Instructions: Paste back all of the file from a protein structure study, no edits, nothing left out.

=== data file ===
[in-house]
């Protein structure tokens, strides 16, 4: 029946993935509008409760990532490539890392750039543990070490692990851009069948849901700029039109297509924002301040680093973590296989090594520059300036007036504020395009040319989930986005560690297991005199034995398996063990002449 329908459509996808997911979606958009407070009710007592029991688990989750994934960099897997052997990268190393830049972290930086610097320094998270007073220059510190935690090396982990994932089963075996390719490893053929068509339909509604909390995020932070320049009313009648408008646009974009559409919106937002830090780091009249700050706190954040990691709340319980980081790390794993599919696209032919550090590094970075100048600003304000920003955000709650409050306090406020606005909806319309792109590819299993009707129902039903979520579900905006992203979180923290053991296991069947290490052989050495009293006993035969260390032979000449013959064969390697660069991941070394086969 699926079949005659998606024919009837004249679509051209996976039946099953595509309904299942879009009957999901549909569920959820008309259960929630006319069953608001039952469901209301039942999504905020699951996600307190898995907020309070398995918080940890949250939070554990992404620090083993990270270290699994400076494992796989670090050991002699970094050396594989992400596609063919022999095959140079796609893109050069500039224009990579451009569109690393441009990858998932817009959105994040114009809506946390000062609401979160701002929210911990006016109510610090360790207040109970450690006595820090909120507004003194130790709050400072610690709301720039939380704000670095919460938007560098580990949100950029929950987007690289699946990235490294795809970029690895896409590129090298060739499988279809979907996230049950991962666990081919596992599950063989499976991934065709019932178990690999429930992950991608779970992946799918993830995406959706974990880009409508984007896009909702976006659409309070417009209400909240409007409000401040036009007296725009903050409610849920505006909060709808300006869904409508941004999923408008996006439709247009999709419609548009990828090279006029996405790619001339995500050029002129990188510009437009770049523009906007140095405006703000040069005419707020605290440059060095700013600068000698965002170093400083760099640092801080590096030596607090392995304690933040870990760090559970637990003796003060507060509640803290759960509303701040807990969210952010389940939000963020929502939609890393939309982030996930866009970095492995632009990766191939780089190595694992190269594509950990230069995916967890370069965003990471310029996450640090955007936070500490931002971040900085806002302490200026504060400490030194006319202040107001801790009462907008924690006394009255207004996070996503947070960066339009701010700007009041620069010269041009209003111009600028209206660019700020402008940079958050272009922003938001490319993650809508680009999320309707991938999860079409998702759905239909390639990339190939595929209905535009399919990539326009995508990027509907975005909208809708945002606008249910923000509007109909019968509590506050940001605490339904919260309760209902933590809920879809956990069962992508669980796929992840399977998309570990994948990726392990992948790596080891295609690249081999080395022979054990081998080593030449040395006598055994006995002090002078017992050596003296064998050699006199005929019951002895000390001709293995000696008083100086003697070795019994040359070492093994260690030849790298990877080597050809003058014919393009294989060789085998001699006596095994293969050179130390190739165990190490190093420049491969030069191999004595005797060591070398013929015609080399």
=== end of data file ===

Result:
[in-house]
């Protein structure tokens, strides 16, 4: 029946993935509008409760990532490539890392750039543990070490692990851009069948849901700029039109297509924002301040680093973590296989090594520059300036007036504020395009040319989930986005560690297991005199034995398996063990002449 329908459509996808997911979606958009407070009710007592029991688990989750994934960099897997052997990268190393830049972290930086610097320094998270007073220059510190935690090396982990994932089963075996390719490893053929068509339909509604909390995020932070320049009313009648408008646009974009559409919106937002830090780091009249700050706190954040990691709340319980980081790390794993599919696209032919550090590094970075100048600003304000920003955000709650409050306090406020606005909806319309792109590819299993009707129902039903979520579900905006992203979180923290053991296991069947290490052989050495009293006993035969260390032979000449013959064969390697660069991941070394086969 699926079949005659998606024919009837004249679509051209996976039946099953595509309904299942879009009957999901549909569920959820008309259960929630006319069953608001039952469901209301039942999504905020699951996600307190898995907020309070398995918080940890949250939070554990992404620090083993990270270290699994400076494992796989670090050991002699970094050396594989992400596609063919022999095959140079796609893109050069500039224009990579451009569109690393441009990858998932817009959105994040114009809506946390000062609401979160701002929210911990006016109510610090360790207040109970450690006595820090909120507004003194130790709050400072610690709301720039939380704000670095919460938007560098580990949100950029929950987007690289699946990235490294795809970029690895896409590129090298060739499988279809979907996230049950991962666990081919596992599950063989499976991934065709019932178990690999429930992950991608779970992946799918993830995406959706974990880009409508984007896009909702976006659409309070417009209400909240409007409000401040036009007296725009903050409610849920505006909060709808300006869904409508941004999923408008996006439709247009999709419609548009990828090279006029996405790619001339995500050029002129990188510009437009770049523009906007140095405006703000040069005419707020605290440059060095700013600068000698965002170093400083760099640092801080590096030596607090392995304690933040870990760090559970637990003796003060507060509640803290759960509303701040807990969210952010389940939000963020929502939609890393939309982030996930866009970095492995632009990766191939780089190595694992190269594509950990230069995916967890370069965003990471310029996450640090955007936070500490931002971040900085806002302490200026504060400490030194006319202040107001801790009462907008924690006394009255207004996070996503947070960066339009701010700007009041620069010269041009209003111009600028209206660019700020402008940079958050272009922003938001490319993650809508680009999320309707991938999860079409998702759905239909390639990339190939595929209905535009399919990539326009995508990027509907975005909208809708945002606008249910923000509007109909019968509590506050940001605490339904919260309760209902933590809920879809956990069962992508669980796929992840399977998309570990994948990726392990992948790596080891295609690249081999080395022979054990081998080593030449040395006598055994006995002090002078017992050596003296064998050699006199005929019951002895000390001709293995000696008083100086003697070795019994040359070492093994260690030849790298990877080597050809003058014919393009294989060789085998001699006596095994293969050179130390190739165990190490190093420049491969030069191999004595005797060591070398013929015609080399």